Q&A: Brian Jennings swinging for the fences as new Moffat County baseball coach
After a previous season that had more than its usual share of ups and downs, Moffat County High School baseball is looking forward to a fresh start this spring.
The Bulldogs began their schedule this past week and are currently 1-0-1 with a March 13 victory of 13-3 in Rangely and a lengthy March 12 game in Basalt that ended with a 7-7 tie after 10 innings with the action having to be called due to field lighting issues.
Besides a shakeup in the roster with new and returning players, the Moffat County diamond also has a new coaching staff overseeing the program.
Brian Jennings, a second-year MCHS history teacher, was hired as the new head coach earlier this year to replace former coach Justin Folley who was placed on administrative leave before season’s end last spring.
CP: What interested you in coaching this team?
Jennings: It’s been a goal of mine since I played back in high school and went on to college. I always wanted to be a teacher and always wanted to coach baseball, so I finally got a chance to live that. I went to school at Chartiers Valley in high school and played for Waynesburg University in western Pennsylvania. I traveled out here for my teaching job, and when this spot became available I hopped right on.
You’ve got a lot of new assistant coaches.
Yep, a lot of coaches, so we’re excited about that. We’ve got James Romansky, Pete Garcia and Rick Williams. They all applied for the same job I did, and they all came back for another interview, and we liked them, so we brought them on board.
Junior Herndon was going to take the job but then for whatever reason said he didn’t want to do it, so they gave me the opportunity.
What kind of experience did you have on the field? What positions?
I played everywhere in high school, outfield, infield, then in college it was mostly infield and mainly shortstop.
What is it about the game you most enjoy?
That’s a tough one because there are so many things I could say… It always clicked for me. I love the atmosphere, the team environment you can create with it. It’s not just one good guy on a baseball team, it takes a whole bunch of them. It was always the best time of the year for me, summertime, get outside, hit some balls, throw it around. Always fun to me.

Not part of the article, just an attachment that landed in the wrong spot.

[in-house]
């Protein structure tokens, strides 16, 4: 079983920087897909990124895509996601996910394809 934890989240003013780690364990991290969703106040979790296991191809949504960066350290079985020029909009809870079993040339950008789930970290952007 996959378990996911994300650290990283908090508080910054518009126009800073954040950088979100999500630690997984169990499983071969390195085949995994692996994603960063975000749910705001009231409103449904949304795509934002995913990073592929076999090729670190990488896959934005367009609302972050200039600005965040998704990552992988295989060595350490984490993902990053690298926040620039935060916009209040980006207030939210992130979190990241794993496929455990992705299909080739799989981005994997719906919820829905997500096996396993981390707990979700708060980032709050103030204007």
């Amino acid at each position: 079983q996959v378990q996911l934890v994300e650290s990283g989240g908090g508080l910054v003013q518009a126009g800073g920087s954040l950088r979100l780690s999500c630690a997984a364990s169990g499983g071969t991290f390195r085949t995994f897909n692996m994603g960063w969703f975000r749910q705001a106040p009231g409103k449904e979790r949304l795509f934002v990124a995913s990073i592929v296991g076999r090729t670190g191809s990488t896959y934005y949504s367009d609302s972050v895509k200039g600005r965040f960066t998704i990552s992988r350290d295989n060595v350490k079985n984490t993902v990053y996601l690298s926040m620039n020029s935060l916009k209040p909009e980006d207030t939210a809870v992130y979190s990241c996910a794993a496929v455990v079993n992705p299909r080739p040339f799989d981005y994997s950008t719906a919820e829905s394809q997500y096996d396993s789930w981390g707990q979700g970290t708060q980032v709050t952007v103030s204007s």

With the issues faced by your predecessor, was there any tricky part of stepping into the head coach job?
I figured coming into it, there’d be a lot more issues, but the community has been really welcoming, the parents have been really open and they like the change. We’re bringing in more of the youth and some energy. It’s all been great so far.
Had you wanted to coach for MCHS previously?
Last year was my first year teaching here, and I came out and helped out a little bit, but there was no spot for an extra coach. We’ve got 22 guys on JV and varsity this season, and it’s fluctuated a little bit, but that’s a perfect amount because everybody gets their reps, and we can have two teams. We got a really young team, and they’ll all be getting a lot of work in.
Any particular emphasis early in the season?
We’ve been working hardcore on fundamentals since we started in the beginning of January. It’s about hands, quick footwork and not necessarily throwing harder, just being quicker, because that’s what’s going to win us games.
What’s the word on the Western Slope League leaders this year?
I haven’t really heard a lot about our section yet, and that’s going to be the fun part. I don’t know a lot about other teams so far, and there’ll be a lot of learning in this, but I see the kind of guys we have each day in practice, and I see a really good team and I think we can win a lot of games this season.
Any other thoughts on the next couple months?
I’m super-excited and grateful to be in the sport that got me so far, and hopefully I can get these guys to do the same. That’s what we keep telling them — if you put your work in on the field and in the classroom, you can go far, get out of this town and play somewhere else.
We want to make baseball important in this town again, and you do that best by winning games. That’s our plan.
Some years we finish up the calving season with one or two bottle calves here at Pipi’s Pasture; some years we don’t have any. The “not any” years are lucky years because feeding a bottle calf is an expensive business, and it means an extra chore, too.